# Block Land 11

Last Time we added the effect of light angle and color to the block world to implement a basic day/night cycle. This time we'll look at more lighting effects.

## Trees

Trees may be an odd way to start adding lighting effects but my plan will hopefully become apparent later on. MineCraft trees are composed of two block types, logs and leaves, and we'll follow the same approach. In our current world implementation to add more block types we have to:

• Update the texture atlas to add the block textures.
• Update the mesh creation method to properly calculate the texture UV coordinates.
• Update the world's block information array.

This leaves us with the following simple changes:

```                //New block information
{ 6, "Log", "", false },
{ 7, "Leaves", "", true },
...
//Use the 7 block texture atlas
createTexture("Combine7", "combine_7.tga");
...
//Compute the correct block texture coordinates
V1 = 1.0f/7.0f * (float)(Block - 1);
V2 = V1 + 1.0f/7.0f;```

Now to add some trees to the world we'll create two new methods:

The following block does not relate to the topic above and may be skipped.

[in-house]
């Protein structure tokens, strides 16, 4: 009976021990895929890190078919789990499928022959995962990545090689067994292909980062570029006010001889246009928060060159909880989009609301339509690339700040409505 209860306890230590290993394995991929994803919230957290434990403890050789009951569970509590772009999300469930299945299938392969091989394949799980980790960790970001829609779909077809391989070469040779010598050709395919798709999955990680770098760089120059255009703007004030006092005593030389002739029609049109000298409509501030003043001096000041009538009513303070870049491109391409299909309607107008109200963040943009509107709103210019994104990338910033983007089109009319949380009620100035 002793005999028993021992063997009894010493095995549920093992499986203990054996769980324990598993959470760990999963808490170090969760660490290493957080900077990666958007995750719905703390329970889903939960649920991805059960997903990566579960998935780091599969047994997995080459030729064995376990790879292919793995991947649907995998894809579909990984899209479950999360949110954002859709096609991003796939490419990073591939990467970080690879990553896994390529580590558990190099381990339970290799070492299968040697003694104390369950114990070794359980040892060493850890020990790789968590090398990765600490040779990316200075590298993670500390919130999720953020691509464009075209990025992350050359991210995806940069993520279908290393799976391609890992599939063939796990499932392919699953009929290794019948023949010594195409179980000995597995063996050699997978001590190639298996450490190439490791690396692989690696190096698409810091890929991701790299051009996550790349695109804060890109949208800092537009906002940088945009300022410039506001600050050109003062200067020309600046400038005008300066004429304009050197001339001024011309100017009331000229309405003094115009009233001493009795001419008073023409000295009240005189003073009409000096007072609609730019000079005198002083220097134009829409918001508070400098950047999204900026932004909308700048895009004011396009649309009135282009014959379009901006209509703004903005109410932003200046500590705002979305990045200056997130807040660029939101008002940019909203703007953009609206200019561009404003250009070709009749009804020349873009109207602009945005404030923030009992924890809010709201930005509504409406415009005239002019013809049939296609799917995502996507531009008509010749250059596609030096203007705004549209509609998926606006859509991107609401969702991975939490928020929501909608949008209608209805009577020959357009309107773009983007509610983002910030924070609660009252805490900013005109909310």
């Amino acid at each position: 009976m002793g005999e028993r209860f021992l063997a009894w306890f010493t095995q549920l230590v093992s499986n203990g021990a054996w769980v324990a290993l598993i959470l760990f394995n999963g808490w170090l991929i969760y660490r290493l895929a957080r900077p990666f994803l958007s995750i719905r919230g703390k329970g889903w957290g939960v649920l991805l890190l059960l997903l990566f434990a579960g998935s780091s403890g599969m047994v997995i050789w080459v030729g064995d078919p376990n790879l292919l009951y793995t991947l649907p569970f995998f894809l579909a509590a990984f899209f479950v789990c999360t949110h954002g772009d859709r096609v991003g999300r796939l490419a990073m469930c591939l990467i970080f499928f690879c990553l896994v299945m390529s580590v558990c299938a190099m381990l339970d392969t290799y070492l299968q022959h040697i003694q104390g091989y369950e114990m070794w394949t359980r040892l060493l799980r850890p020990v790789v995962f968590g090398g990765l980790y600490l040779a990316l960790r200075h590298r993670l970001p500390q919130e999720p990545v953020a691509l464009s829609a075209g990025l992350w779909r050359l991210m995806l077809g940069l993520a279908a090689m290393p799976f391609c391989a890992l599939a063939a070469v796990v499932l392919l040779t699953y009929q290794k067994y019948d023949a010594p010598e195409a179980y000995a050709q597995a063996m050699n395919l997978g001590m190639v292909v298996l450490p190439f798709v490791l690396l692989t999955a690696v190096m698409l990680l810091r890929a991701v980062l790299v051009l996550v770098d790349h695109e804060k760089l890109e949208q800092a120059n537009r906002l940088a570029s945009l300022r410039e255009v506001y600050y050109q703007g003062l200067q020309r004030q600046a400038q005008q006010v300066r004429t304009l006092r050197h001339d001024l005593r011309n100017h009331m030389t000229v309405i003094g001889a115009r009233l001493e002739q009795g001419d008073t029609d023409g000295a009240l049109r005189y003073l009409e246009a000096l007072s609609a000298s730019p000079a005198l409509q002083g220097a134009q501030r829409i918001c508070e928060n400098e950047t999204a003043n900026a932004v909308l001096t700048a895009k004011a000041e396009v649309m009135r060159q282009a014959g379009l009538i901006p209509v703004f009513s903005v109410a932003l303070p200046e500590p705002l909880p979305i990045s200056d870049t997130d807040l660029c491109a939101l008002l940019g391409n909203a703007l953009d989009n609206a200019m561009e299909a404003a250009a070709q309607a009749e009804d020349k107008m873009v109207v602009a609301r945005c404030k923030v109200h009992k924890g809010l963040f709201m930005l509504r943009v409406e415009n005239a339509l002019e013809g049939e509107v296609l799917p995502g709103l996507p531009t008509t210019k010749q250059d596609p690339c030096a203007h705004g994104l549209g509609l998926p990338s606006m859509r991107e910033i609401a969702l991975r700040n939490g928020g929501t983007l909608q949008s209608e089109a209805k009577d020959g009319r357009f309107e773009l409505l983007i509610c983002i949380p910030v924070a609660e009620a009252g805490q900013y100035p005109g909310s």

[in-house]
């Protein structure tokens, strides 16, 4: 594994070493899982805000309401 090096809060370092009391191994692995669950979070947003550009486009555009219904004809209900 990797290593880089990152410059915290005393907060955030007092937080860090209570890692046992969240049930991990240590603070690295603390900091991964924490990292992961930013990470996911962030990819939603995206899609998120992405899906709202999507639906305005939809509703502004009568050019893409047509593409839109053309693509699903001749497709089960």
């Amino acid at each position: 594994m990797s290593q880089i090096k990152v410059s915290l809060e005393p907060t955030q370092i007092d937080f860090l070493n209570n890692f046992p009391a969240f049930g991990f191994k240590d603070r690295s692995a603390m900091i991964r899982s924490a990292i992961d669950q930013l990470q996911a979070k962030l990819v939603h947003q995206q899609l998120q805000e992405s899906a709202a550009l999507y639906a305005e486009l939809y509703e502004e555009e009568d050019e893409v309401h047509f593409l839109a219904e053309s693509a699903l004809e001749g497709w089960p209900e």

```       //Return the ground height at the specific spot or -1
int TestBlockLandApplication::FindWorldGroundHeight (const int x, const int z)
{
if (x < 0 || z < 0 || x >= WORLD_SIZE || z >= WORLD_SIZE) return -1;

for (int y = WORLD_SIZE - 1; y >= 0; --y)
{
block_t Block = GetBlock(x, y, z);
if (Block > 0 && Block < 5) return (y);
}

return -1;
}

void TestBlockLandApplication::initWorldTrees (void)
{
int NumTrees = 100;    //Change to add more or less trees to the world

for (int i = 0; i < NumTrees; ++i)
{
//Choose the tree position
int x = rand() / 32768.0f * WORLD_SIZE;
int z = rand() / 32768.0f * WORLD_SIZE;
int y = FindWorldGroundHeight(x, z);

if (y <= 0) continue;

int TrunkHeight = rand() % 5 + 4;

//Create the tree trunk
for (int y1 = y + 1; y1 < y + 1 + TrunkHeight && y1 < WORLD_SIZE; ++y1)
{
block_t& Block = GetBlock(x, y1, z);
if (Block == 0) Block = 6;
}

//Create the leaves
for (int j = 0; j < 64; ++j)
{
int x1 = rand() % 5 + x - 2;
int y1 = rand() % 5 + y + TrunkHeight - 2;
int z1 = rand() % 5 + z - 2;

if (x1 < 0 || y1 < 0 || z1 < 0) continue;
if (x1 >= WORLD_SIZE || y1 >= WORLD_SIZE || z1 >= WORLD_SIZE) continue;

block_t& Block = GetBlock(x1, y1, z1);
if (Block == 0) Block = 7;
}
}
}```

The tree creation is pretty basic:

• Choose a random spot in the world.
• Find the ground height at that spot.
• Create a tree trunk 4 to 8 blocks high.
• Create a random number of leaves in a 5x5x5 block area around the top of the trunk.